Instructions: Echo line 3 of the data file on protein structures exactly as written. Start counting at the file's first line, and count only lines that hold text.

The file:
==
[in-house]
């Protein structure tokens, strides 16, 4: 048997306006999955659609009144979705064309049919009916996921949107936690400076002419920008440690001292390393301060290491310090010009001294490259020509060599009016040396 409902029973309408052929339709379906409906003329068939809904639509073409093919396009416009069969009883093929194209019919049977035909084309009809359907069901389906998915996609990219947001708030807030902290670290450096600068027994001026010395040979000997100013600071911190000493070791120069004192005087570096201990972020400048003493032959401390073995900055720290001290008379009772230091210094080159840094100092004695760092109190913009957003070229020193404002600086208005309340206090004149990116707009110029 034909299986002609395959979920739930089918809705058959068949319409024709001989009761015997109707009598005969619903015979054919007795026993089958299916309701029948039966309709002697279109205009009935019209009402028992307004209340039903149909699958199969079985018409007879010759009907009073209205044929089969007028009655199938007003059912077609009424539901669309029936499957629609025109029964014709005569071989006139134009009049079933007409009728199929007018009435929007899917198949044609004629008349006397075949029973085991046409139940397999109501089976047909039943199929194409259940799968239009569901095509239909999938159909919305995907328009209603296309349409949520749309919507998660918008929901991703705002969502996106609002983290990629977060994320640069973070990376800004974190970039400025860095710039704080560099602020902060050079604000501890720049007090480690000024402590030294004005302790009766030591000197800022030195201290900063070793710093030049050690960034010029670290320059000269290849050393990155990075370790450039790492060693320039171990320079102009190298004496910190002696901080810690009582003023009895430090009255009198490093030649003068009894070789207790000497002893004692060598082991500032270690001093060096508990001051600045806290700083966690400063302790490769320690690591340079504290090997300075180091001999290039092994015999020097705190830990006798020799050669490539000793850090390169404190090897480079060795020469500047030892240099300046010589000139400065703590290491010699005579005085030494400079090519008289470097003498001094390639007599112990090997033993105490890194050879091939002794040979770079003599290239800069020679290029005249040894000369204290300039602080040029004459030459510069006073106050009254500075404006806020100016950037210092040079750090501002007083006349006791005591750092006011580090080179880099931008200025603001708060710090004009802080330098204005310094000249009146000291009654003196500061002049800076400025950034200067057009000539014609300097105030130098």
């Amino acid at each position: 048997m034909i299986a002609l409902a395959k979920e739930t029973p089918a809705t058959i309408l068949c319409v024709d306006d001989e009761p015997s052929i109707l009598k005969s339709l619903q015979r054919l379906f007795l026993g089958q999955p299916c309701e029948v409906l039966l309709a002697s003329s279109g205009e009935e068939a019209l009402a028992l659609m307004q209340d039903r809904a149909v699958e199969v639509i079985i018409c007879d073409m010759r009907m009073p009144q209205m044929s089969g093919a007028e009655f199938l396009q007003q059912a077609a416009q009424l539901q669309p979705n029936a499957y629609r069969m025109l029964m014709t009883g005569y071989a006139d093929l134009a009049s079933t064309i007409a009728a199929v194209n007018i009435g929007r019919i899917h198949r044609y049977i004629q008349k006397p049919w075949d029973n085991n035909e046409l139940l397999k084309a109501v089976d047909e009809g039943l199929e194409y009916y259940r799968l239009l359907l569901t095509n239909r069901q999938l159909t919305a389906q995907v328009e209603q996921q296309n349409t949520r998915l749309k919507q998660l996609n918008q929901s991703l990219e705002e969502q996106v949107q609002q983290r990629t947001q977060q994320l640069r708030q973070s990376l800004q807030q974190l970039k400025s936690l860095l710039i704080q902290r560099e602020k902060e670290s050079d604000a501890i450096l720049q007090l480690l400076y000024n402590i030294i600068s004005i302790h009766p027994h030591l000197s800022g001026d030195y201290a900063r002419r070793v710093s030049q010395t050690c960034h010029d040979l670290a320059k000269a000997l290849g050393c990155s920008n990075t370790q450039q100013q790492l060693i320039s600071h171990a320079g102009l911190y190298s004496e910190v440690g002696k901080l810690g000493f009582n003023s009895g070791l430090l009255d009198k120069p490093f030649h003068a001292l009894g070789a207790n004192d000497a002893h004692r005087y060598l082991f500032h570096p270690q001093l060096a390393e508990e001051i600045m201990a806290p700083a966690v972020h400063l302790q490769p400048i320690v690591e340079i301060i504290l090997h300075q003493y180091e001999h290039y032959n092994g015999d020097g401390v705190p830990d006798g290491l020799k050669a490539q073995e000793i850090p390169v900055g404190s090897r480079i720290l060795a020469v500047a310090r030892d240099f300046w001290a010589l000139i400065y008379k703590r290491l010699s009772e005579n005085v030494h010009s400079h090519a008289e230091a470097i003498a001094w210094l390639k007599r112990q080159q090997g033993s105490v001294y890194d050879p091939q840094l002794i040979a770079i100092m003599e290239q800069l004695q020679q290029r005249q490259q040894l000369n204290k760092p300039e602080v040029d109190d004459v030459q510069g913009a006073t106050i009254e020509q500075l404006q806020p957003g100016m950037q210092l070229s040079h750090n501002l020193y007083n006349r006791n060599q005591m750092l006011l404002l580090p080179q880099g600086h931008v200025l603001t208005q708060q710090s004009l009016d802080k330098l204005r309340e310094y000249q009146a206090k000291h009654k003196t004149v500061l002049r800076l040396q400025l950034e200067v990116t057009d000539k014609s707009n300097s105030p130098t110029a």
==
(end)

């Amino acid at each position: 048997m034909i299986a002609l409902a395959k979920e739930t029973p089918a809705t058959i309408l068949c319409v024709d306006d001989e009761p015997s052929i109707l009598k005969s339709l619903q015979r054919l379906f007795l026993g089958q999955p299916c309701e029948v409906l039966l309709a002697s003329s279109g205009e009935e068939a019209l009402a028992l659609m307004q209340d039903r809904a149909v699958e199969v639509i079985i018409c007879d073409m010759r009907m009073p009144q209205m044929s089969g093919a007028e009655f199938l396009q007003q059912a077609a416009q009424l539901q669309p979705n029936a499957y629609r069969m025109l029964m014709t009883g005569y071989a006139d093929l134009a009049s079933t064309i007409a009728a199929v194209n007018i009435g929007r019919i899917h198949r044609y049977i004629q008349k006397p049919w075949d029973n085991n035909e046409l139940l397999k084309a109501v089976d047909e009809g039943l199929e194409y009916y259940r799968l239009l359907l569901t095509n239909r069901q999938l159909t919305a389906q995907v328009e209603q996921q296309n349409t949520r998915l749309k919507q998660l996609n918008q929901s991703l990219e705002e969502q996106v949107q609002q983290r990629t947001q977060q994320l640069r708030q973070s990376l800004q807030q974190l970039k400025s936690l860095l710039i704080q902290r560099e602020k902060e670290s050079d604000a501890i450096l720049q007090l480690l400076y000024n402590i030294i600068s004005i302790h009766p027994h030591l000197s800022g001026d030195y201290a900063r002419r070793v710093s030049q010395t050690c960034h010029d040979l670290a320059k000269a000997l290849g050393c990155s920008n990075t370790q450039q100013q790492l060693i320039s600071h171990a320079g102009l911190y190298s004496e910190v440690g002696k901080l810690g000493f009582n003023s009895g070791l430090l009255d009198k120069p490093f030649h003068a001292l009894g070789a207790n004192d000497a002893h004692r005087y060598l082991f500032h570096p270690q001093l060096a390393e508990e001051i600045m201990a806290p700083a966690v972020h400063l302790q490769p400048i320690v690591e340079i301060i504290l090997h300075q003493y180091e001999h290039y032959n092994g015999d020097g401390v705190p830990d006798g290491l020799k050669a490539q073995e000793i850090p390169v900055g404190s090897r480079i720290l060795a020469v500047a310090r030892d240099f300046w001290a010589l000139i400065y008379k703590r290491l010699s009772e005579n005085v030494h010009s400079h090519a008289e230091a470097i003498a001094w210094l390639k007599r112990q080159q090997g033993s105490v001294y890194d050879p091939q840094l002794i040979a770079i100092m003599e290239q800069l004695q020679q290029r005249q490259q040894l000369n204290k760092p300039e602080v040029d109190d004459v030459q510069g913009a006073t106050i009254e020509q500075l404006q806020p957003g100016m950037q210092l070229s040079h750090n501002l020193y007083n006349r006791n060599q005591m750092l006011l404002l580090p080179q880099g600086h931008v200025l603001t208005q708060q710090s004009l009016d802080k330098l204005r309340e310094y000249q009146a206090k000291h009654k003196t004149v500061l002049r800076l040396q400025l950034e200067v990116t057009d000539k014609s707009n300097s105030p130098t110029a």